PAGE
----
Basically, there are two types of Physics, Modern Physics and Classical Physics. Modern Physics believes in the dual nature of both particle and wave nature of matter. It provides a microscopic vision of matter, It is based upon Planck’s quantum theory of light and De Broglie’s idea of matter-wave. Atomic Physics, Nuclear Physics, Relativistic Physics, and Quantum Physics are examples of modern Physics.
What is Modern Physics?
Modern Physics designates the new conceptions of Physics developed during the first three decades of the 20th century, which resulted from the theoretical propositions of physicists Einstein and Max Planck. After the emergence of the relativity of Einstein and the quantization of the electromagnetic waves, this new field of study has emerged, expanding the limited horizons of classical physics.
Broader than the Physics Classical, modern physics is able to explain phenomena of scales very small and extremely high speeds, very close to the Speed of light. 20th-century physicists realized that current knowledge was not enough to explain phenomena such as the photoelectric effect or blackbody radiation. Thus, several hypotheses began to be raised about the nature of light and matter and about the interaction between them.
Important Discoveries in Modern Physics
Several experiments marked the history and development of Modern Physics. Among them, we can mention those who provided us with a deeper understanding of the structure of matter and atoms and also about the nature of light. check out some examples of these important discoveries that marked the beginning of Modern Physics:
- In 1895, Wilhelm Röntgen discovered the existence of X-rays, an invisible type of extremely penetrating radiation.
- In 1896, Antoine Becquerel discovered the existence of
- A few years later, in 1900, the German physicist Max Planck proposed that the energy-charged by the electromagnetic field had quantized values, integer multiples of a minimum and constant amount.
- In 1905, through his theory of relativity, Albert Einstein showed that references that move at very high speeds, close to the speed of light propagation, experience the passage of time and the measurement of distances in different ways.
- In 1913, Niels Bohr proposed that the energy levels of electrons scattered around atomic nuclei are quantized, that is, their energy is given by an integer multiple of a minimum value.
- In 1924, the wave-particle duality, established by physicist Louis De’Broglie, showed that anybody can behave like a wave.
- In 1926, Quantum Mechanics appeared, the result of the work of physicists like Werner Heisenberg and Erwin Schröedinger.
In other words, Modern Physics was able to explore the nature of the microscopic world and the great relativistic speeds, providing valuable explanations for various physical phenomena that were, until then, misunderstood.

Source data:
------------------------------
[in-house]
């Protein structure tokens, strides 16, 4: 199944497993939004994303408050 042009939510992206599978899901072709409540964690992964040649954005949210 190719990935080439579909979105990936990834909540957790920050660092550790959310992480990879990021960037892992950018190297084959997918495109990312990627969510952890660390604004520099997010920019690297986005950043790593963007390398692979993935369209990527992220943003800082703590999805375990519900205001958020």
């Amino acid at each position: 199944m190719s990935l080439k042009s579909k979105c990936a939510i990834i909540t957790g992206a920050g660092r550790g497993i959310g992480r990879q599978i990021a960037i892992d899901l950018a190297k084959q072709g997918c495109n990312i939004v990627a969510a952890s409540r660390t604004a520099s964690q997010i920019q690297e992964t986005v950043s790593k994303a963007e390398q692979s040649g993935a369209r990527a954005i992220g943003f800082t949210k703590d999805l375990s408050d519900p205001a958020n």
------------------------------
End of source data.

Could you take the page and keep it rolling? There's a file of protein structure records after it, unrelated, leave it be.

Milestones of Modern Physics
The atomistic theory originated among Greek thinkers like Tales of Miletus and the atomists Democritus and Leucipo. For these thinkers, the matter was made up of smaller, indestructible, and indivisible particles, which were called atoms.
The atomistic theory gained strength thanks to the different atomic models proposed throughout physical studies. Below are some important scientists and their atomic theories:
- John Dalton: believed that atoms were massive and indivisible and that substances were formed by atomic combinations of different proportions.
- JJ Thomson: according to this scientist, electrons, which have a negative electric charge, were scattered on the surface of a positive charge.
- Ernest Rutherford: for Rutherford, atoms had a positive electrical charge concentrated in an extremely dense and reduced region, called the atomic nucleus.
- Niels Bohr: according to Bohr’s model, electrons were located around atomic nuclei with quantized energy, that is, they occupied only specific levels of energy, which were multiples of a smaller amount.
The current conception of what atoms are has had several contributions throughout history, going through several changes. Some of the most important proposals for our understanding of atoms and matter came from physicists like De’Broglie, Heisenberg, and Schröedinger.
- Louis de Broglie: proposed the existence of matter waves, a property that explains the dual behavior of electrons.
- Werner Heisenberg: proposed the uncertainty principle, indicating that it would not be possible to determine, simultaneously and with total precision, the position and the number of movements of the quantum particles.
- Erwin Schröedinger: through his equation, he was able to determine the most likely regions to find an electron around the atomic nucleus.
→ Blackbody radiation